Results

When horses were at rest, significant differences were not apparent between groups at any period or between periods for any measured variable. LRLN induced airway obstruction in all horses during exercise. In sham-operated horses, this obstruction was unaffected by time. In contrast, 60 and 180 days after surgical treatment, inspiratory flow limitations induced by LRLN were reversed in horses of groups 2 and 3. There were no significant differences between the 2 treatment groups. Endoscopy revealed the left arytenoid cartilage abducted beyond the intermediate position, but not touching the pharyngeal wall in all horses with a laryngeal prosthesis. After surgical treatment, 4 group-2 horses had filling of both ventricles with air during exercise. There was moderate to marked swelling of the ventriculocordectomy sites immediately after surgery, and this swelling resolved by 7 days after surgery. The ventriculocordectomy sites looked best at 14 and 180 days.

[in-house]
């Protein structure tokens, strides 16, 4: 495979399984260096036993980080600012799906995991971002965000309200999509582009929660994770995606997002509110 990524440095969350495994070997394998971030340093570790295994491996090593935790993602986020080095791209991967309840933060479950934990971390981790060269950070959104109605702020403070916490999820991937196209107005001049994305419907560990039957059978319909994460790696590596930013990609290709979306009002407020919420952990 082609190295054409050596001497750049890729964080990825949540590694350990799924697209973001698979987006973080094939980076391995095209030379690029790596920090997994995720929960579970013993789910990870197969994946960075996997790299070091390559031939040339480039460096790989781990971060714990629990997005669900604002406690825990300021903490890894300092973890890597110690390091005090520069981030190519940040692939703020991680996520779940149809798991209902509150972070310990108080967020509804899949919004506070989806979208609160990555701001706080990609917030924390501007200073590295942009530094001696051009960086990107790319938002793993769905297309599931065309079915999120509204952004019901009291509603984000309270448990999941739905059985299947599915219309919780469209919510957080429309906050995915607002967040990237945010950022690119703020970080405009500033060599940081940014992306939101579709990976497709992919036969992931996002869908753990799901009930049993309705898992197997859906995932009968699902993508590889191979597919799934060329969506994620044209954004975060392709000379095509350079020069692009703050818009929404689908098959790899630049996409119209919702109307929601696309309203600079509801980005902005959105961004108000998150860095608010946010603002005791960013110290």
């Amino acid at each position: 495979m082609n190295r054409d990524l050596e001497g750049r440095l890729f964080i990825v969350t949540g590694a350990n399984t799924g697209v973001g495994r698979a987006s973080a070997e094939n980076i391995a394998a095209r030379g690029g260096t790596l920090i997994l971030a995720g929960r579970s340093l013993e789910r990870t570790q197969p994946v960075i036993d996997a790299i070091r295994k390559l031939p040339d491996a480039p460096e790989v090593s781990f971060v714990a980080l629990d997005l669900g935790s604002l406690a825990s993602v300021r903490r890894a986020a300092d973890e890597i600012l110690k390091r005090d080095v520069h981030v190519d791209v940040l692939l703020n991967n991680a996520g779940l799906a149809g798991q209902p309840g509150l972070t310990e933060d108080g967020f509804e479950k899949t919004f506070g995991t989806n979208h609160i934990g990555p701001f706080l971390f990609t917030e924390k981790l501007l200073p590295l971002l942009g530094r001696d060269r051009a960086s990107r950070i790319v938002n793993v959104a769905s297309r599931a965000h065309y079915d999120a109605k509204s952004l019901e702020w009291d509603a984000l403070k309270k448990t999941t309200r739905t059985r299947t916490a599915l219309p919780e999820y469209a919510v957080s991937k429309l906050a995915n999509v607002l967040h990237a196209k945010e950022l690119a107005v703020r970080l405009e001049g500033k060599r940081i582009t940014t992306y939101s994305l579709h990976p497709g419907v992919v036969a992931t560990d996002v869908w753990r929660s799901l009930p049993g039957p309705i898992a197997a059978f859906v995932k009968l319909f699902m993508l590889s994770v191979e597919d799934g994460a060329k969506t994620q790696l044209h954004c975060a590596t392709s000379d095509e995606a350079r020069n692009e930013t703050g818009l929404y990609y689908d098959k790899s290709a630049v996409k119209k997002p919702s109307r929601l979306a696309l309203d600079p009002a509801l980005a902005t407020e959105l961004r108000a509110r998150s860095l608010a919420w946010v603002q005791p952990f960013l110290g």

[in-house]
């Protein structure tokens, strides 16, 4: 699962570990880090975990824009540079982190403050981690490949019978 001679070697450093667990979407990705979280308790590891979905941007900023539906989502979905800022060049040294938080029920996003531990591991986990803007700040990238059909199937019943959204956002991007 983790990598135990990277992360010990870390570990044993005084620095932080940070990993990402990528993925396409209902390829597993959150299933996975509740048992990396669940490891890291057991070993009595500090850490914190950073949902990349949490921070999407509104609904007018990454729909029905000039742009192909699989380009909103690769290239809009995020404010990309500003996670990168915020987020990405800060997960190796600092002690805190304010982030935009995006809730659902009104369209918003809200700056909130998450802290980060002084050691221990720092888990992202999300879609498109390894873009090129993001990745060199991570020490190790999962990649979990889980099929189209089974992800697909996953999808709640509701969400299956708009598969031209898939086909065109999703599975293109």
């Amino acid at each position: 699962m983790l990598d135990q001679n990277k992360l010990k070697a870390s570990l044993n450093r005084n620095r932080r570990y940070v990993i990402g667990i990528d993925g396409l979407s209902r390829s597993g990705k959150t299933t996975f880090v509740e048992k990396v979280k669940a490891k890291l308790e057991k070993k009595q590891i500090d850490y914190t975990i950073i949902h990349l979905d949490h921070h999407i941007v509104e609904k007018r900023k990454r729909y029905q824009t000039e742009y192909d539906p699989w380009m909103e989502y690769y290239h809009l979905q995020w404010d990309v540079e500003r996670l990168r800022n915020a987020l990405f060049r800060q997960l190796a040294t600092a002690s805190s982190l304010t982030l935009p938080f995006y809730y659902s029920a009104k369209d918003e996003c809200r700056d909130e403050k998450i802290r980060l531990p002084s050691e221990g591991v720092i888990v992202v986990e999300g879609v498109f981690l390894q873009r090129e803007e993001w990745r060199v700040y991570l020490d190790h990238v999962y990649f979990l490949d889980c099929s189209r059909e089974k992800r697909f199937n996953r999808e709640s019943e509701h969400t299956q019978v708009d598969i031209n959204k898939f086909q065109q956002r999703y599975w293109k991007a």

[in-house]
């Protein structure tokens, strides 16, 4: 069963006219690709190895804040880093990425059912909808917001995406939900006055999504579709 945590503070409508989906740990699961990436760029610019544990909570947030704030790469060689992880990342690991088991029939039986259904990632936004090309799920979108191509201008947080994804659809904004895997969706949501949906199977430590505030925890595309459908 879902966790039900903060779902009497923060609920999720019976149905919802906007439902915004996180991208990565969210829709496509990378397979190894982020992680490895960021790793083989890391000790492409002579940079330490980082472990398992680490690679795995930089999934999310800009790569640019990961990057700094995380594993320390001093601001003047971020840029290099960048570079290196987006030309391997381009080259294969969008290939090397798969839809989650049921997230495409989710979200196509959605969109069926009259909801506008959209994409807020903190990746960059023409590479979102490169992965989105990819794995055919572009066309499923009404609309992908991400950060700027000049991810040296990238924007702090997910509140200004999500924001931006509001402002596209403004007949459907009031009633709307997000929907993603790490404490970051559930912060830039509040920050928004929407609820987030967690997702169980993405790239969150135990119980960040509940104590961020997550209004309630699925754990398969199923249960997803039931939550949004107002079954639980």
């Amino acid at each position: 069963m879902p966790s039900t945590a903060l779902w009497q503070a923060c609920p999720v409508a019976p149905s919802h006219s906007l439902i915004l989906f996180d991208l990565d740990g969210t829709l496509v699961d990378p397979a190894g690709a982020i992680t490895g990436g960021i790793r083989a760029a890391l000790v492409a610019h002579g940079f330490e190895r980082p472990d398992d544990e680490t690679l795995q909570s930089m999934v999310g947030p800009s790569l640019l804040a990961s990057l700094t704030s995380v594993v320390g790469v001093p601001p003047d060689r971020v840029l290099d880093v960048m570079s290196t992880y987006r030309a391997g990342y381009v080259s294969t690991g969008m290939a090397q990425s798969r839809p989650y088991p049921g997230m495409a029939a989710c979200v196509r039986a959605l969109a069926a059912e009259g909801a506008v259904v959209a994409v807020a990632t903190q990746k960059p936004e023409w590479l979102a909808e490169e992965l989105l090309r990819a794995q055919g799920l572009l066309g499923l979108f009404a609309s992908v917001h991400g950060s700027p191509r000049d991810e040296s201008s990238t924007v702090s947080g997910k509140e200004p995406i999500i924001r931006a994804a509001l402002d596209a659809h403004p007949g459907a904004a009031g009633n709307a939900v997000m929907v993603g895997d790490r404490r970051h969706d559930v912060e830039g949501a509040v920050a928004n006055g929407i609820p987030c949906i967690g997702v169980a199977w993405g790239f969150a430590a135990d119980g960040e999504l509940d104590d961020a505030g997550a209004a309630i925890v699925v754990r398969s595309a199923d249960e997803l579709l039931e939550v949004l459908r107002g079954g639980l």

Conclusions

60 and 180 days after prosthetic laryngoplasty, upper airway function returned to pre-LRLN values in horses with experimentally induced LLH exercising at 100% of maximal heart rate. Combining ventriculocordectomy with prosthetic laryngoplasty does not further improve upper airway function in these horses. (Am J Vet Res 1996;57:1668–1673)

Free access
in American Journal of Veterinary Research